Often when I begin reading the Word, it seems like little more than ink on the page. I’ll finish a chapter and can’t remember a thing I read because my mind was racing a hundred other directions. You know what I do? I start the chapter all over again. I have simply determined not to stop reading the Word until I’ve got something out of it that can affect my day. It may be a new insight about God, an attitude he wants to heal in me, or a greater grounding in my faith. I’ve read some chapters five times in one sitting before I fulfilled that objective.
The Naked Church – Chapter Eight – Choose a translation that is easy to read. Paraphrases may be good for overviews, but they are not as accurate as translations which have been scrutinized by a wide range of scholars. The New International Version or the New American Standard Bible are excellent study Bibles.
Have a plan in the Word and stay accountable to it. Sometimes I read large sections for a wide-angle view; at other times I read only a chapter or paragraph for more concentrated meditation. Prayerfully think about what you’re reading; ask God to show you something that will benefit your growth and obedience to him that day. This makes the Word a practical aid for our life in God and will save us from the trap of going away from the Word having been stimulated intellectually but not shaped spiritually.
When you listen to solid teaching, notice how the teachers handle the Word and see what insights they have gained. Learn to do the same. Study aids can be excellent tools, but don’t become dependent on their charts or commentary. Read a passage and think through it yourself first, and then read the extras for further insight. Above all, don’t be intimidated; the Scriptures were written for you to understand!
3. Fellowship. Subsequent chapters will deal more extensively with this area, but I want to include in this context the importance of sharing our journey with other believers. It is a bountiful source of encouragement, balance, and help.
The Naked Church – Chapter Eight – Christian fellowship is so much more than polite conversation at a missionary tea or looking at the backs of people’s heads in the pews in front of you. Most people don’t understand the difference between true fellowship and attending church services, and that is tragic because these two things often have so little in common.
Biblical fellowship involves people sharing together the reality of their spiritual journey. They trade insights into his ways and seek counsel in difficult circumstances, encouraging each other to greater trust in Father’s working. They serve each other even when it is inconvenient, are honest with each other even when it is difficult, and pull together instead of pulling each other apart. Even if it’s only two or three others, find some believers with whom you can meet regularly. Worship together, share your study in his Word , and support each other through prayer and practical service.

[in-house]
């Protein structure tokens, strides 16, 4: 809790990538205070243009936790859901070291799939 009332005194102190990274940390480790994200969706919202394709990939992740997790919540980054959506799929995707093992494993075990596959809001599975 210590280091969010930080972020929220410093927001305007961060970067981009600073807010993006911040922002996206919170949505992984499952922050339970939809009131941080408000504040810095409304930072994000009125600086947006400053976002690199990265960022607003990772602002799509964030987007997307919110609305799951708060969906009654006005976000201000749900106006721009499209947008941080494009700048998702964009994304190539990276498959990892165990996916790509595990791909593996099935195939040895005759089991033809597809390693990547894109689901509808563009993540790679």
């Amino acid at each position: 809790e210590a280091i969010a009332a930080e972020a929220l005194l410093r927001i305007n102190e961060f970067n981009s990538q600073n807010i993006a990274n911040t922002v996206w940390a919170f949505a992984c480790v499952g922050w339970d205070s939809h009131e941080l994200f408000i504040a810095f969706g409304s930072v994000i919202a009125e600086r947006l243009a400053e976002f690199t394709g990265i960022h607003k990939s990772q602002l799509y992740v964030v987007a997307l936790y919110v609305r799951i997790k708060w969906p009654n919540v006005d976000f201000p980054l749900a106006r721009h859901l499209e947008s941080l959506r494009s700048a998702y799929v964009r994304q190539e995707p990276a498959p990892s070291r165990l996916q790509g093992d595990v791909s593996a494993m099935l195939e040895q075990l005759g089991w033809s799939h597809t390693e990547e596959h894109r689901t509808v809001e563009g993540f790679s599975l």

On Learning Intimacy
Even though I can share some key principles about intimacy with you, it is not easily taught by classroom lecture or book instruction. It can only be learned by doing it yourself with someone who can guide you in your discoveries.
Western society has put too much confidence in classroom learning, and the church has followed suit. Not all things can be taught that way, and intimacy is one of them. When I was sixteen I took flying lessons. There is a lot you can learn in a classroom about flying—navigation, weather conditions, aerodynamics, and what the instruments are for—but one thing you can’t learn is how to fly! That takes a one-on-one experience in which an instructor sits by your side for some sixty hours of flight time, showing you step-by-step how to do it, watching your every move, and correcting your mistakes quickly.
Too many Christians have never gotten out of ground school. They know all about Christianity but very little of how to actually walk with a loving Father. What they need to know can’t be taught by a lecture, but only by someone who will personally show them. If we do it for pilots, how much more should we do it for disciples? Jesus did. He invested hundreds of hours in just a few men—but those men really learned how to do it.
The Naked Church – Chapter Eight – If you’re serious about intimacy, find people you know who have a closer walk with God than you do, and ask them to help you. Meet with one of them weekly, sharing what you’re learning and where you’re struggling. Listen responsively to their suggestions. Learn what you can, but be careful that you don’t let their walk be a substitute for your own. God’s Spirit must always be your primary teacher in learning a life of intimacy.
Intimacy with the Almighty God is almost too awesome to contemplate. Our minds will never contain all that he is. Paul said our intimacy is like a poor reflection in a mirror; we only see glimpses of him. Though the promises are great indeed, and though we must pursue them with all we have, we must not be frustrated when their fulfillment is not yet perfect. Our finite frames cannot handle God’s complete revelation, nor our minds his greatness.
The Naked Church – Chapter Eight – Growing in intimacy is a lifelong journey, and the best is saved for last. One day, clothed with immortality, we will behold him face-to-face and know him more completely in that moment than we ever will in this life.